[Sca-cooks] Food and racism and colonialism

Terry Decker t.d.decker at att.net
Sat Sep 8 19:26:36 PDT 2012

I have some problems with this.  The Western Roman Empire collapsed, but 
Roman civilization continued in the Eastern Empire which continued on until 
the 15th Century.  As for Rome being wiped out,  Old Saint Peter's Basilica 
was built between 319 and 333 CE.  Pope Leo IV expanded the city walls of 
Rome to encompass the Basilica between 848 and 852 CE.  That suggest to me 
that Rome was alive, if not well, even though the Western Empire was 

There are some very interesting watermills that were built in the 6th to the 
8th Centuries in Ireland that suggest technicals skills were not as vanished 
as some scholars propose.  There is also the fact that Charlemange was a 
proponent of expanding education.  This says to me that literacy, by which I 
mean symbolic or abstract communication, may have been severely curtailed, 
and with it the transfer of knowledge by reading and writing, but that 
useful knowledge was determined and transferred by more direct means.

When it comes to conquest, I think that literacy or illiteracy are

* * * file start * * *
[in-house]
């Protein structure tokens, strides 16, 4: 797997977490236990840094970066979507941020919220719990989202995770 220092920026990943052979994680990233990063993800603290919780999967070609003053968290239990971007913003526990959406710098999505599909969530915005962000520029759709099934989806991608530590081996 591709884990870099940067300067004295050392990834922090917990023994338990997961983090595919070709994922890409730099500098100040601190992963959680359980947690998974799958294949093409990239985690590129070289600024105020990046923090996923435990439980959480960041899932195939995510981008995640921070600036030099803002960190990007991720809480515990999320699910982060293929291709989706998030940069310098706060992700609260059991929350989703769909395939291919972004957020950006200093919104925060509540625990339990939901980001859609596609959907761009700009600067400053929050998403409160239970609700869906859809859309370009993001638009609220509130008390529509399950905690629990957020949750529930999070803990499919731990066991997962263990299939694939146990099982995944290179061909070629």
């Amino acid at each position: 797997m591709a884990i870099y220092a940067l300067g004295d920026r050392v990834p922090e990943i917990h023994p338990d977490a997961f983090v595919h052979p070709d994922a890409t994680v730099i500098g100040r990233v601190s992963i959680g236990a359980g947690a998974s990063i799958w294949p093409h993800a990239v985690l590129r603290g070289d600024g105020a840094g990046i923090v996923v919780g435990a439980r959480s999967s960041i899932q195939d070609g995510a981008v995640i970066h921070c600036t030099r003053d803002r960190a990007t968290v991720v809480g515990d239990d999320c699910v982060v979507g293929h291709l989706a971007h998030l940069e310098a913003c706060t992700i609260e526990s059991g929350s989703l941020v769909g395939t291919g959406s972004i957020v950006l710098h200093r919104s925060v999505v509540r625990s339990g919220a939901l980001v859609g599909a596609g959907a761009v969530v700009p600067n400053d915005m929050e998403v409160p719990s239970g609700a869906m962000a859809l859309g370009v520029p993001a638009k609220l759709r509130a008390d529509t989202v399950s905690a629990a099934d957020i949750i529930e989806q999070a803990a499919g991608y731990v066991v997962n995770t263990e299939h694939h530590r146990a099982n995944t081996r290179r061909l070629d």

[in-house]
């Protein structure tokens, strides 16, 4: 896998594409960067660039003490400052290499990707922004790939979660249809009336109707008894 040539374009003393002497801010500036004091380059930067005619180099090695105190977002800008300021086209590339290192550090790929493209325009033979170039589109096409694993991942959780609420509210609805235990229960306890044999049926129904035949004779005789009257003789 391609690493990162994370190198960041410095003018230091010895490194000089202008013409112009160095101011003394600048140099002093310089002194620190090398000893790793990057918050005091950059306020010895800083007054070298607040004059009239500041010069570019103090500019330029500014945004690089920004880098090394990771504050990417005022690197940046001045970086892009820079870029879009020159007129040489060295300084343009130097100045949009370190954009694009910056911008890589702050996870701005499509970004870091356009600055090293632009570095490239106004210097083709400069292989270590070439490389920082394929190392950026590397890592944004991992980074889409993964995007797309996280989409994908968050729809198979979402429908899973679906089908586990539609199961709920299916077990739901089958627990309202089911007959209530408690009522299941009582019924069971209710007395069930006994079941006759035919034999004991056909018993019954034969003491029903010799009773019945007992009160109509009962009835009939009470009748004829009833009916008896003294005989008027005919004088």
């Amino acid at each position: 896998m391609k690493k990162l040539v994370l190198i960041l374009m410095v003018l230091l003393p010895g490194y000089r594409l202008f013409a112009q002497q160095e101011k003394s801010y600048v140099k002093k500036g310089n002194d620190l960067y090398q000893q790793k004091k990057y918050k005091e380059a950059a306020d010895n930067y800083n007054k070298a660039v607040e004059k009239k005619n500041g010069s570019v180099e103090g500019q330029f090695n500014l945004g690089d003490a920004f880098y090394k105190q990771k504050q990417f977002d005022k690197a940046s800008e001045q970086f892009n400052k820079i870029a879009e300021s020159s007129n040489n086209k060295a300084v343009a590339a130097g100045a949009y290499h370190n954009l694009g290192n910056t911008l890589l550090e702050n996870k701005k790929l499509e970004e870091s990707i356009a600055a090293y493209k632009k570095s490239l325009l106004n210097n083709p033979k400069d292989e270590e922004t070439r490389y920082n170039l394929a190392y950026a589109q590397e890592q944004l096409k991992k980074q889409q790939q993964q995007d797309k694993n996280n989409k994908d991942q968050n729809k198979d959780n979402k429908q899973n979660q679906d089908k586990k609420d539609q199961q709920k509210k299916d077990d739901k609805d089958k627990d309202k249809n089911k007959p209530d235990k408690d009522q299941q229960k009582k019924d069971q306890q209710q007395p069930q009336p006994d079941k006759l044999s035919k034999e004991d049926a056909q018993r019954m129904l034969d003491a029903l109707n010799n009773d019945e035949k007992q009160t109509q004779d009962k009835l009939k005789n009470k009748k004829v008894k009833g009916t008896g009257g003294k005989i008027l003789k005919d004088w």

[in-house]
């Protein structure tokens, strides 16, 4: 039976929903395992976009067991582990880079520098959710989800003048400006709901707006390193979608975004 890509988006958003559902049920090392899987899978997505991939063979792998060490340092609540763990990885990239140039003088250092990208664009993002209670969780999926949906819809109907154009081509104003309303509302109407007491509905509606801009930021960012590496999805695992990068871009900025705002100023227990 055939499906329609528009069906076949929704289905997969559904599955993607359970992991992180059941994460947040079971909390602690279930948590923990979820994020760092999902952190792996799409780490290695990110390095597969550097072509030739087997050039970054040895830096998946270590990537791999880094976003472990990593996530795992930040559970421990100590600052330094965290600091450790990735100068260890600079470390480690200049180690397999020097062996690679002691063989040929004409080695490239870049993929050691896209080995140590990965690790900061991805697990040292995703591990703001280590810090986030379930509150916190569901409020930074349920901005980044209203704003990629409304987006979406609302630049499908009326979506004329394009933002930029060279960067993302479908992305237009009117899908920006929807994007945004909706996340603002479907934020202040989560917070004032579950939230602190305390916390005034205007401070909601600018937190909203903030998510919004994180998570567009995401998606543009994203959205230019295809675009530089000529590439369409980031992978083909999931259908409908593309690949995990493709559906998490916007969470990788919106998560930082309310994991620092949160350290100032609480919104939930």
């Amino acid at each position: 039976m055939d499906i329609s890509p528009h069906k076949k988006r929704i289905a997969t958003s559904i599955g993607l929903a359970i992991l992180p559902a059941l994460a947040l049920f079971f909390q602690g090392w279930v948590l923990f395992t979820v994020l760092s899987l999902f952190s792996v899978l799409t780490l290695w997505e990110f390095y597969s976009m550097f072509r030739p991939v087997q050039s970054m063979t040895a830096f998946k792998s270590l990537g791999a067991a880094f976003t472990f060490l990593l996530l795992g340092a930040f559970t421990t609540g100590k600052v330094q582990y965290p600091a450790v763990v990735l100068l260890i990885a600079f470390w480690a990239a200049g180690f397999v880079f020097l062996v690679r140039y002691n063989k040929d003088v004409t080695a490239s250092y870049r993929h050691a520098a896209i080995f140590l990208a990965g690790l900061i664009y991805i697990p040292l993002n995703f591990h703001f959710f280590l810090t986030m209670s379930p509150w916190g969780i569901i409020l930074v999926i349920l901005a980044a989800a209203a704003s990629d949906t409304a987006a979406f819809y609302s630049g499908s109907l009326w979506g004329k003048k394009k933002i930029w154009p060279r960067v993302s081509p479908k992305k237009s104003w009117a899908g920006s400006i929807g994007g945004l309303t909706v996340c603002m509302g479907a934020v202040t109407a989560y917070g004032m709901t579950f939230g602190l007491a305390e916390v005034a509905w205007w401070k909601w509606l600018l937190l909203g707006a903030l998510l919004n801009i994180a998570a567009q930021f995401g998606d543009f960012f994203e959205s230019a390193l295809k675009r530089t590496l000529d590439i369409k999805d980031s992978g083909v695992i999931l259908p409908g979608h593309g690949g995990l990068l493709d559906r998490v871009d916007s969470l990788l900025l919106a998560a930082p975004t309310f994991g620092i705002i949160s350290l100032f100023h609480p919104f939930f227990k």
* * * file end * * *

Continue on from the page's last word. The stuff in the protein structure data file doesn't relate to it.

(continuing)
immaterial.  A lack of empathy, righteous superiority, a violent nature and 
better weaponry are more to the point.  The Conquistadors filled the bill, 
as did the Celts, Olmecs, Carthaginians, Romans, Goths, Visigoths, Jutes, 
Angles, Saxons, Norse, Normans, Mongols, Chinese, English, Dutch, germans, 
French, Japanese and Americans in their own time and place.


----- Original Message ----- 

I don't understand your point of view. After the Roman were wiped out
from earth by Barbaric people or tribes the most knowledge they had
were gone and buried for many centuries. All the acqueducts and paved
roads built by Rome in Spain, England and many other places, the monks
kept on the convents some manuscripts but the skills were forgotten.
It took many years for the European to rediscover the old technics and
it was most the Arabs who contributed to it and made the Renaissance
When Spain and Portugal claimed the New World for themselves it was
two countries with a high level of illiteracy and submerged in a
Middle Age where the knights didn't work with their hands and saw as
dishonoring take care of themselves. When they come to South America
they were not able to appreciate the culture of the people they met.
They despised their religions and beliefs, their way of life, their
buildings, their art.
There is an interesting book written by the Bulgarian linguist Tveztan
Todorov, "The Conquest of America, the Question of the Other". He says
the European were not able to "see" the others, since their mirror
didn't show anything they could recognize. Very similar to what
happened the Christian Crusades when they come as conquerors to the
Middle East.

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